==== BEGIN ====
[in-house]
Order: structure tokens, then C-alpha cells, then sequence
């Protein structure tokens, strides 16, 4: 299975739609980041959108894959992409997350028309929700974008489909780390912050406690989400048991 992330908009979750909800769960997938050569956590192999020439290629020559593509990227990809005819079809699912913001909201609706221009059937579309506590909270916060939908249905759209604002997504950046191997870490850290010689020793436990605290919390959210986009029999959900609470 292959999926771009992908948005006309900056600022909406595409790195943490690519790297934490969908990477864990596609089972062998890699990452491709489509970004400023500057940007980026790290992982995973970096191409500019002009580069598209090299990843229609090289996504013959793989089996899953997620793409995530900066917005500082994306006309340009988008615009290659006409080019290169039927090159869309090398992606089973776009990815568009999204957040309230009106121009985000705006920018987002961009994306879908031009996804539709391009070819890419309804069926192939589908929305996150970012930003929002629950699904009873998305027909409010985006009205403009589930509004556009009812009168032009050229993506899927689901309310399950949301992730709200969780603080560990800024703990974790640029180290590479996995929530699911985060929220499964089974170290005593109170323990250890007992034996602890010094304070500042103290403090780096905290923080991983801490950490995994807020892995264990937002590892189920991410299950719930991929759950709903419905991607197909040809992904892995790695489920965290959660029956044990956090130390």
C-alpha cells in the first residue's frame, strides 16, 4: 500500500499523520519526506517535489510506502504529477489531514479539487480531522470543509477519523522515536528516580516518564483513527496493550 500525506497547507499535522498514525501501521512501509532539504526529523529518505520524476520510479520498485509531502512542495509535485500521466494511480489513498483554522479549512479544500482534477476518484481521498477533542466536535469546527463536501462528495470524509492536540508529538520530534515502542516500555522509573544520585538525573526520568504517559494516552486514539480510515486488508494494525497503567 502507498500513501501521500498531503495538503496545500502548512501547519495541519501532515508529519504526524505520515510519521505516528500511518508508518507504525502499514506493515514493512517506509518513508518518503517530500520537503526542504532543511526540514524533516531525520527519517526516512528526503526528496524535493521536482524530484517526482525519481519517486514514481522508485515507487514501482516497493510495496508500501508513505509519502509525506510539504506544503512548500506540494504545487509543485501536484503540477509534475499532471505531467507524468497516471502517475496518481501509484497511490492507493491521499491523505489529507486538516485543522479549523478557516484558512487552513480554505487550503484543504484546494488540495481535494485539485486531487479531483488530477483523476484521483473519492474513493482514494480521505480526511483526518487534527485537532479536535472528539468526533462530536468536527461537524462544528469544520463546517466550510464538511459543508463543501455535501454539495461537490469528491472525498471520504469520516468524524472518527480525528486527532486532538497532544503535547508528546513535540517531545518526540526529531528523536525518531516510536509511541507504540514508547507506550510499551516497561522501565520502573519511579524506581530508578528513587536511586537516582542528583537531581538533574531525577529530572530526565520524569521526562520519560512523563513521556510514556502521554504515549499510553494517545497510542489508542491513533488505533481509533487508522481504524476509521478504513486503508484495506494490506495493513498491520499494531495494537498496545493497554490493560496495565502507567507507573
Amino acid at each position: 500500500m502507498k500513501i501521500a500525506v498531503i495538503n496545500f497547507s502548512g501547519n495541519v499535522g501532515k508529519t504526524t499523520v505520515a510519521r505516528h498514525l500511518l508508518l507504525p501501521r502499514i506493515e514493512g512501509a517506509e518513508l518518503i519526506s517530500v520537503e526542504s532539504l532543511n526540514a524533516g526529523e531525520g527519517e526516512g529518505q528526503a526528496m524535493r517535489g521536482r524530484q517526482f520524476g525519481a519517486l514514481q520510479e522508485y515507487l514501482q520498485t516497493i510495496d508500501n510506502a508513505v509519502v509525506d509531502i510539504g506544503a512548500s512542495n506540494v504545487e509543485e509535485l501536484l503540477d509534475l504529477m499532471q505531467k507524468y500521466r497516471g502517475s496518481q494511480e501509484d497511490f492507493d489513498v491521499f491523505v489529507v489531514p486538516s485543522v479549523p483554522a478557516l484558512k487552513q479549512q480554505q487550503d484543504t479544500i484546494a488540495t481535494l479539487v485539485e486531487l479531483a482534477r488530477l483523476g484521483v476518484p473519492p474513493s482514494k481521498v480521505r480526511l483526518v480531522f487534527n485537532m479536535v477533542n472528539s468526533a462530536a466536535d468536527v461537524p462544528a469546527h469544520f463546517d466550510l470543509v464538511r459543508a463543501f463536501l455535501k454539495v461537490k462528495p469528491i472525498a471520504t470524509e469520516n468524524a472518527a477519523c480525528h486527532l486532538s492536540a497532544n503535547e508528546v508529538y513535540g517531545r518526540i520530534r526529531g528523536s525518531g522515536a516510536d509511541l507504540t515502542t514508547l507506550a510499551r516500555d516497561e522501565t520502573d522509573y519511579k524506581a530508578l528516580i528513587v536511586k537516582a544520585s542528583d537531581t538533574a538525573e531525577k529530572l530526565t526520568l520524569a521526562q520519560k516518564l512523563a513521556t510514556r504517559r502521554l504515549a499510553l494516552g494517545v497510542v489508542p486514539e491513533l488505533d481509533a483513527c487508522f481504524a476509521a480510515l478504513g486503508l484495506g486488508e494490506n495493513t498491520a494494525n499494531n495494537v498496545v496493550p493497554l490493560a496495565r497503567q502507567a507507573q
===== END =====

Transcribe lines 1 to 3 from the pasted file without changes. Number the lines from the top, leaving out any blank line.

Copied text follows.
[in-house]
Order: structure tokens, then C-alpha cells, then sequence
């Protein structure tokens, strides 16, 4: 299975739609980041959108894959992409997350028309929700974008489909780390912050406690989400048991 992330908009979750909800769960997938050569956590192999020439290629020559593509990227990809005819079809699912913001909201609706221009059937579309506590909270916060939908249905759209604002997504950046191997870490850290010689020793436990605290919390959210986009029999959900609470 292959999926771009992908948005006309900056600022909406595409790195943490690519790297934490969908990477864990596609089972062998890699990452491709489509970004400023500057940007980026790290992982995973970096191409500019002009580069598209090299990843229609090289996504013959793989089996899953997620793409995530900066917005500082994306006309340009988008615009290659006409080019290169039927090159869309090398992606089973776009990815568009999204957040309230009106121009985000705006920018987002961009994306879908031009996804539709391009070819890419309804069926192939589908929305996150970012930003929002629950699904009873998305027909409010985006009205403009589930509004556009009812009168032009050229993506899927689901309310399950949301992730709200969780603080560990800024703990974790640029180290590479996995929530699911985060929220499964089974170290005593109170323990250890007992034996602890010094304070500042103290403090780096905290923080991983801490950490995994807020892995264990937002590892189920991410299950719930991929759950709903419905991607197909040809992904892995790695489920965290959660029956044990956090130390």